BARCELONA, Spain—FCC Chairman Ajit Pai was no less hesitant to voice his penchant for “light-touch regulation” in Barcelona than he is at home.
“From my perspective the key to maximizing our 5G future is first to maximize investments spent on broadband,” he told attendees during a keynote presentation with other speakers Tuesday afternoon. “Our approach will not be zero regulation, but light-touch regulation.”
Among other things, Pai specifically pointed to last week’s announcement that the FCC would drop the investigations into the zero-rated data policies that have recently gained favor among wireless carriers and other service providers. Those probes were launched under Tom Wheeler, who preceded Pai as chairman but stepped down ahead of Donald Trump’s inauguration in January.
The zero-rated model has come under fire from some who claim it violates net neutrality guidelines by giving some content providers—particularly those of the carriers themselves—an unfair advantage over others. But Pai claimed they enable users to access content and services users may not otherwise be able to.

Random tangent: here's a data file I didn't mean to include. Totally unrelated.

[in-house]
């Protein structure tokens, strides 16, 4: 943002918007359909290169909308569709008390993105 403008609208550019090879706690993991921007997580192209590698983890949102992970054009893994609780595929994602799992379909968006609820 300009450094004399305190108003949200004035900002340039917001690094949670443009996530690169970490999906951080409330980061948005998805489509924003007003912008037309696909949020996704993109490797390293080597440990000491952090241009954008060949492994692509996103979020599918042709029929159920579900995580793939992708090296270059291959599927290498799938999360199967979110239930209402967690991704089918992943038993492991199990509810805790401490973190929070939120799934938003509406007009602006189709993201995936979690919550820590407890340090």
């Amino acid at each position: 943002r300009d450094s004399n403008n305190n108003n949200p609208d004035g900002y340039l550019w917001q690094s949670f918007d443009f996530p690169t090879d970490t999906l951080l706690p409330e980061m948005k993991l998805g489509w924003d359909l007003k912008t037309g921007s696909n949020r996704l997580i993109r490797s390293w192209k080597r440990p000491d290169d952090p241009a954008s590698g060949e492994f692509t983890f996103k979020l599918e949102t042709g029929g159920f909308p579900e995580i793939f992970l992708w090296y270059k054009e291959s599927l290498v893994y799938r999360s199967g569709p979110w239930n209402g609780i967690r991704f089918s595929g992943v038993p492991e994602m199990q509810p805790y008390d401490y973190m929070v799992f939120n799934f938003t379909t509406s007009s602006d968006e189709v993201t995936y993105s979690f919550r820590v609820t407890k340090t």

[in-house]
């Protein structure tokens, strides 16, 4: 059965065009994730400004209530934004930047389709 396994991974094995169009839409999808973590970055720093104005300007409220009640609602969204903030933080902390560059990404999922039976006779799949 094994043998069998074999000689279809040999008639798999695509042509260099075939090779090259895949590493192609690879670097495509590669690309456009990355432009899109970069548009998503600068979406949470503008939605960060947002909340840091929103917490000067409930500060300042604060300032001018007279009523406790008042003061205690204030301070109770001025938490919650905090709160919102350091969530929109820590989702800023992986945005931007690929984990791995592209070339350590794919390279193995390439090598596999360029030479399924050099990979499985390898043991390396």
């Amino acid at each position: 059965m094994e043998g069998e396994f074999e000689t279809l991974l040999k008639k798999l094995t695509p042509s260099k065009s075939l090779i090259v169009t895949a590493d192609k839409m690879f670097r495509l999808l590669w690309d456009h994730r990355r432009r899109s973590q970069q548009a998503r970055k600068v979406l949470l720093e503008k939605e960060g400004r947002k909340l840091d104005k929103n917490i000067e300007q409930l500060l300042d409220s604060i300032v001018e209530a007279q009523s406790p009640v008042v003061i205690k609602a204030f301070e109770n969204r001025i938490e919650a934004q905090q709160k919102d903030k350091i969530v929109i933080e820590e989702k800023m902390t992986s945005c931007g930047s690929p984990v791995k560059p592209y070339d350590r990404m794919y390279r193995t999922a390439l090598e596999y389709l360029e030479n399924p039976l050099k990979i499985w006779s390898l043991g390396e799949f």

“Free data plans have proven to be popular among consumers, particularly low-income consumers,” he said.
Pai was joined on the panel, which examined the hurdles of striking a balance between developing regulatory policy and spurring innovation, by Andrus Ansip, vice president of digital single market for the European Commission. As Ansip noted, developing regulatory policy for Europe can be very different—and much more complex—than for the U.S., because of the multiple markets and existing policy frameworks in the European Union.
Indeed, those complexities proved costly when carriers rolled out 4G networks. So the European Commission is working to address those issues ahead of 5G deployments.
“When 4G came along, Europe was slow to push ahead,” he said. “We do not want to make the same mistake with 5G.”
Pai faces a lengthy agenda of regulatory concerns as he settles into the chairman’s office. In addition to shelving the probes into zero-rated data, under a 2-1 Republican majority in the Commission he is widely expected to cease enforcement of the net neutrality rules that the FCC adopted under Wheeler two years ago.
In fact, he called out those rules as an example of an outdated regulatory mindset in a failed attempt to address the digital economy. And he said such regulations have led to decreased investments in wireless networks and new technologies.
“This reversal (of Clinton-era policies) was not necessary to solve any problems,” Pai argued. “We were not living in a digital dystopia."